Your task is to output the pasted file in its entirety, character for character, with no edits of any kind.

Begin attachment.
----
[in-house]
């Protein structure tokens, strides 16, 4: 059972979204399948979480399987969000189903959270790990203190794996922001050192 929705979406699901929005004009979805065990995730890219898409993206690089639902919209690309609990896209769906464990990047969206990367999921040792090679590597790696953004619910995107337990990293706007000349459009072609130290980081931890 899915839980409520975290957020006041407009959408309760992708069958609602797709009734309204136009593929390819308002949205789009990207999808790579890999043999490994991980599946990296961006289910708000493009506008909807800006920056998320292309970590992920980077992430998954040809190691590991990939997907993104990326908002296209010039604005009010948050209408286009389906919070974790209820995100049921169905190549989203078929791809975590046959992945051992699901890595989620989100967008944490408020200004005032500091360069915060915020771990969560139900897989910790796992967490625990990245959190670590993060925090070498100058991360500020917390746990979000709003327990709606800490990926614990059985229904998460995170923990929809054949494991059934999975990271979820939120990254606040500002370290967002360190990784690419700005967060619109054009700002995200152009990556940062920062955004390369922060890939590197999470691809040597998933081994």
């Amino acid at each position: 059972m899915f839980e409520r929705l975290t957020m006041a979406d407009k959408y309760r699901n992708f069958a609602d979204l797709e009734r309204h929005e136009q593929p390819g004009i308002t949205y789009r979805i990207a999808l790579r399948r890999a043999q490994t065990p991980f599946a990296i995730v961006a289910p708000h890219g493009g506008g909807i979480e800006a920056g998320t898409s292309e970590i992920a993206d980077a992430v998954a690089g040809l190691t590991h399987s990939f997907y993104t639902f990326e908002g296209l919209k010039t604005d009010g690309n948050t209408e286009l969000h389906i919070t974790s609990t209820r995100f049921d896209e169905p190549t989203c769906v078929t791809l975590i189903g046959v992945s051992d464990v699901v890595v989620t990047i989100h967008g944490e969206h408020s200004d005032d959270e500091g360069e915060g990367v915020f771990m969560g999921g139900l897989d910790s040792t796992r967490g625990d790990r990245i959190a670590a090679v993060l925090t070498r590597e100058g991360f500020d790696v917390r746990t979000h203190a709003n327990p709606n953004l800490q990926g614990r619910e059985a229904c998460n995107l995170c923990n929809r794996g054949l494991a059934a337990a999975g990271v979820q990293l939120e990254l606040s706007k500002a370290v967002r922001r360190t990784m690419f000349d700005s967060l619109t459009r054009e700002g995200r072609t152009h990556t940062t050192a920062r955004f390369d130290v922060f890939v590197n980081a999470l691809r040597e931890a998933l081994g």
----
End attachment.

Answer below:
[in-house]
């Protein structure tokens, strides 16, 4: 059972979204399948979480399987969000189903959270790990203190794996922001050192 929705979406699901929005004009979805065990995730890219898409993206690089639902919209690309609990896209769906464990990047969206990367999921040792090679590597790696953004619910995107337990990293706007000349459009072609130290980081931890 899915839980409520975290957020006041407009959408309760992708069958609602797709009734309204136009593929390819308002949205789009990207999808790579890999043999490994991980599946990296961006289910708000493009506008909807800006920056998320292309970590992920980077992430998954040809190691590991990939997907993104990326908002296209010039604005009010948050209408286009389906919070974790209820995100049921169905190549989203078929791809975590046959992945051992699901890595989620989100967008944490408020200004005032500091360069915060915020771990969560139900897989910790796992967490625990990245959190670590993060925090070498100058991360500020917390746990979000709003327990709606800490990926614990059985229904998460995170923990929809054949494991059934999975990271979820939120990254606040500002370290967002360190990784690419700005967060619109054009700002995200152009990556940062920062955004390369922060890939590197999470691809040597998933081994």
């Amino acid at each position: 059972m899915f839980e409520r929705l975290t957020m006041a979406d407009k959408y309760r699901n992708f069958a609602d979204l797709e009734r309204h929005e136009q593929p390819g004009i308002t949205y789009r979805i990207a999808l790579r399948r890999a043999q490994t065990p991980f599946a990296i995730v961006a289910p708000h890219g493009g506008g909807i979480e800006a920056g998320t898409s292309e970590i992920a993206d980077a992430v998954a690089g040809l190691t590991h399987s990939f997907y993104t639902f990326e908002g296209l919209k010039t604005d009010g690309n948050t209408e286009l969000h389906i919070t974790s609990t209820r995100f049921d896209e169905p190549t989203c769906v078929t791809l975590i189903g046959v992945s051992d464990v699901v890595v989620t990047i989100h967008g944490e969206h408020s200004d005032d959270e500091g360069e915060g990367v915020f771990m969560g999921g139900l897989d910790s040792t796992r967490g625990d790990r990245i959190a670590a090679v993060l925090t070498r590597e100058g991360f500020d790696v917390r746990t979000h203190a709003n327990p709606n953004l800490q990926g614990r619910e059985a229904c998460n995107l995170c923990n929809r794996g054949l494991a059934a337990a999975g990271v979820q990293l939120e990254l606040s706007k500002a370290v967002r922001r360190t990784m690419f000349d700005s967060l619109t459009r054009e700002g995200r072609t152009h990556t940062t050192a920062r955004f390369d130290v922060f890939v590197n980081a999470l691809r040597e931890a998933l081994g």